A year or so ago, having encountered descriptions of it as a prose masterpiece and potential modern classic, I raced through the five largely autobiographical Patrick Melrose Novels, now collected in a single edition, and found myself responding with tremendous excitement and pleasure. The novels concern the title character’s harrowing struggles with drug addiction, mental illness and pervasive, life-destroying cynicism, all the result of a shattering sexual trauma that both the fictional Melrose and its author Edward St. Aubyn himself experienced as a child, and while the subject matter hardly seems conducive to pleasure, this bitter comedy of manners takes the reader on a sordid, stylish, disturbing, funny and profound moral journey.
At one point in this pentalogy, there’s a relatively mundane moment when a heavily drugged-up Melrose is descending in a “sluggish, airless” elevator and emerges onto the pavement, where he makes note of “the shock of standing again under the wide pale sky, completely exposed. This must be what the oyster feels when the lemon juice falls.”
A clever and slightly surreal if quotidian observation, and yet indicative of St. Aubyn’s methods, in which every moment counts and in which every one of Melrose’s thoughts and actions are saturated, as they must be for him and as they are for everyone, by the unconsciously absorbed experiences of early childhood. For Melrose, like St. Aubyn, had an aristocratic sociopath of a father who picked him up by his ears when he was five years old and, shortly thereafter, raped him. The oyster—naked, tender, vulnerable and violated—thus is a “symbol”, though only in the sense that everything Melrose sees is doused in acid.
Melrose’s mother did nothing to protect him from this childhood abuse, which continued until he was eight, and instead childishly retreats into a world of New Age-y nonsense; as St. Aubyn said in an interview with The Telegraph, referring to his own mother and quoting T.S. Eliot, “Human kind cannot bear very much reality.” Not incidentally, Melrose’s mother was herself raped by her husband, and Patrick, accordingly, is not only a victim of rape, but the product of it.
Eliot’s statement, from his Four Quartets, is one of the most salient observations about human nature imaginable; who among us can stare the fundamental awfulness of reality in its face, even if it may be less frightening and ugly than the version experienced by Melrose and evaded by his mother? That is why most contemporary novels resort to fantasy, gimmickry, political correctness, identity politics, therapeutic mumbo jumbo or wishful thinking.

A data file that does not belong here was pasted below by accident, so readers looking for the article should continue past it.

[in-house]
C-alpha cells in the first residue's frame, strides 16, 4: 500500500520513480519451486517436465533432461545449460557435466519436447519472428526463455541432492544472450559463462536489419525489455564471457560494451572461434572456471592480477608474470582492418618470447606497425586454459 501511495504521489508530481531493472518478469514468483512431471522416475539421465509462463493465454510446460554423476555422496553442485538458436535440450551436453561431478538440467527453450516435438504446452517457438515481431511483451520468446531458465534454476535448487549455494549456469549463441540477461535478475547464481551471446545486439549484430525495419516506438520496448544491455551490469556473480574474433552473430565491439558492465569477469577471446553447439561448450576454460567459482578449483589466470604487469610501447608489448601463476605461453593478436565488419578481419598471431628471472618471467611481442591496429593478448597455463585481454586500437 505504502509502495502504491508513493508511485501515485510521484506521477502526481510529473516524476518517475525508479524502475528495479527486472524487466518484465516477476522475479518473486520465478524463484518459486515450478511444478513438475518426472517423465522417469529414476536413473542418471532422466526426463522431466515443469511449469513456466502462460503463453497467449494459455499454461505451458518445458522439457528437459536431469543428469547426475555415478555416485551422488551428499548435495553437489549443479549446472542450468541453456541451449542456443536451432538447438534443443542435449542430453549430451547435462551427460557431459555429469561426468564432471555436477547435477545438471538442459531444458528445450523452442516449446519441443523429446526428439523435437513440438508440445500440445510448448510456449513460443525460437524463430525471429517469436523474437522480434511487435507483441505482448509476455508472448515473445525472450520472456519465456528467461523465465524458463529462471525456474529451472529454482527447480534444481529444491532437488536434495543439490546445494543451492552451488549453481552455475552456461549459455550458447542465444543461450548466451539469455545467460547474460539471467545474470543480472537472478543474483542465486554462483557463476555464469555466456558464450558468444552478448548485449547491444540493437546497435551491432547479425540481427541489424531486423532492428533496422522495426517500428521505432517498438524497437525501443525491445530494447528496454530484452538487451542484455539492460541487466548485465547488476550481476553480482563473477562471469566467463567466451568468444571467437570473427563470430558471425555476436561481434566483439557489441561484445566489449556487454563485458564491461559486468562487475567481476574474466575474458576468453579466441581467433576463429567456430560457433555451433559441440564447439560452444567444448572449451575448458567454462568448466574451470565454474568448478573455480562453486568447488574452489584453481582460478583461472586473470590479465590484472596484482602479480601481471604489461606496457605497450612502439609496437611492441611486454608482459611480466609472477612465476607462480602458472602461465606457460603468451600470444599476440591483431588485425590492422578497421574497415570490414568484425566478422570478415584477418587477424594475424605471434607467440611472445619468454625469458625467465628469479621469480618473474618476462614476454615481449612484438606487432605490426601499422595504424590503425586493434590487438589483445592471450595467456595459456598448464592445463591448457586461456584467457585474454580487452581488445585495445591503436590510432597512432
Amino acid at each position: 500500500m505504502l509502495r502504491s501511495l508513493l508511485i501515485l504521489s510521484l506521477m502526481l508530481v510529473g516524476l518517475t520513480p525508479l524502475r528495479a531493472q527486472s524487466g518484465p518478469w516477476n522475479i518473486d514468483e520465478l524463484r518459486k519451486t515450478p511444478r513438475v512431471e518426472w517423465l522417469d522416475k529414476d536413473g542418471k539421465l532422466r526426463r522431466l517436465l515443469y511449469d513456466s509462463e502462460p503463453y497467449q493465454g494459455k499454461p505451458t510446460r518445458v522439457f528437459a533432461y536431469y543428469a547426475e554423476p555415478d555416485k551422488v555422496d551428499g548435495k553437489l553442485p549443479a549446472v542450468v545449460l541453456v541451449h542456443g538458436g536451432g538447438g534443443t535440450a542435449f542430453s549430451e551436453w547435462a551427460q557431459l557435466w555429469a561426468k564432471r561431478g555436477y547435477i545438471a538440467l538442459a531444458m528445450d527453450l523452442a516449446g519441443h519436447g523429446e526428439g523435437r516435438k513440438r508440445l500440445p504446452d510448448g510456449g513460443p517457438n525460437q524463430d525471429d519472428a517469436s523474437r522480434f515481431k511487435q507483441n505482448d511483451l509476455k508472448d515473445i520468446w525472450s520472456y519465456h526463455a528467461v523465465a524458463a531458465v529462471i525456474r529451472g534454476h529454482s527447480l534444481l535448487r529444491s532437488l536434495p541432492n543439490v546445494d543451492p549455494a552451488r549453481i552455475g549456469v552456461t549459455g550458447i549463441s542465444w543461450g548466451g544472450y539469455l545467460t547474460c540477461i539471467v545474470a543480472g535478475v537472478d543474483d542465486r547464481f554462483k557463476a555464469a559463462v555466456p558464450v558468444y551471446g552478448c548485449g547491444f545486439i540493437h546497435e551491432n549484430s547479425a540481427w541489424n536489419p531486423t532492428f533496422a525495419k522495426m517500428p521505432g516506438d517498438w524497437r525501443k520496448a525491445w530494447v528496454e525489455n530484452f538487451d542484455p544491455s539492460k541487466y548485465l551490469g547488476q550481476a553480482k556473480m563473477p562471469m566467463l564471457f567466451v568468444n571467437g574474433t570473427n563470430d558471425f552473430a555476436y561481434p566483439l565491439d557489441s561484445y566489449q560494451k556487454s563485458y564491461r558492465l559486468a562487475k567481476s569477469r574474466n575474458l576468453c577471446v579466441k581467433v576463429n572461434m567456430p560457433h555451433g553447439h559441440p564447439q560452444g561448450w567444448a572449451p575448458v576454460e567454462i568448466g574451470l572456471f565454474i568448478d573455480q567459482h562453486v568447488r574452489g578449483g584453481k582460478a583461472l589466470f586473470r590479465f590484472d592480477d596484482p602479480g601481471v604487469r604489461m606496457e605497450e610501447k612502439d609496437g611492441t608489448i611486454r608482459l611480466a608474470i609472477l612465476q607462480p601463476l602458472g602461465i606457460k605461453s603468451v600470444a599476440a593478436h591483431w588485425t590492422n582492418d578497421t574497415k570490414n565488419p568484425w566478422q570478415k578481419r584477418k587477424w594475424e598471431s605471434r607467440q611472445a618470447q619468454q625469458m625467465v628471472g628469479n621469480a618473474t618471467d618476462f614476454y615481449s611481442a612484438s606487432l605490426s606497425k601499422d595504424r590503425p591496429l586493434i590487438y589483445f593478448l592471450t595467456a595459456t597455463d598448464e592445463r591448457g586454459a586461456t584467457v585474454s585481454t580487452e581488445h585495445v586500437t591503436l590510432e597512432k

St. Aubyn takes a different approach, and a more honorable one, unblinkingly following Melrose through his adult life as he staggers from one humiliating disaster to another. True, Melrose employs irony and wit to keep reality (and his truly egregious upper-class friends and relatives) at bay, but that irony is not only all too transparent but actually serves to magnify his misery by disengaging him from his feelings. There are no easy resolutions or pat homilies here, even when the boogeyman ceases to exist; at one point, St. Aubyn notes that “in the eight years since his father’s death, Patrick’s youth had slipped away without being replaced by any signs of maturity, unless the tendency for sadness and exhaustion to eclipse hatred and insanity could be called ‘mature.’ The sense of multiplying alternatives and bifurcating paths had been replaced by a quayside desolation, contemplating the long list of missed boats.”
So we follow Melrose through the deaths of his parents, loathsome dinner parties and charity events, severe drug addiction, marriage, adultery (also “severe”), the loss of his family inheritance, and child rearing, but we’re always, as readers, going somewhere, even if that somewhere is sometimes the toilet (where Melrose does the majority of his drug-taking). But gradually, over time, as Melrose raises his own children, both he and we begin to realize that he has “transcended his ancestral muddle and offered his children unhaunted love.” This is, put simply, a beautiful moment.
That’s not giving away too much about the plot, for Melrose’s story is St. Aubyn’s own, and in his own public accounts, he attempted suicide once and had planned a second, successful attempt if he were unable to complete and publish the first novel in the series, Never Mind. The existence of Never Mind and the other four volumes (St. Aubyn has also published several other novels) is some sort of proof that while there are no pat answers, there are, sometimes, answers; that reality can at times in the direst of circumstances be squarely faced; and that things, before they eventually get entirely worse as they must for everyone, sometimes do get better.
A final note: As you might imagine, five novels in one volume make for a pretty hefty slab, but St. Aubyn is compulsively readable, even when the subject matter is a funeral or, even worse, a dinner party. In one of the volumes, Melrose is given a big, heavy book as a gift, and he reflects, “he liked slim books which he could slip into his overcoat pocket and leave there unread for months. What was the point of a book if you couldn’t carry it around with you as a theoretical defence against boredom?” This book, though certainly a very real defense against boredom, will not fit in any overcoat and will not, once started, go unread.
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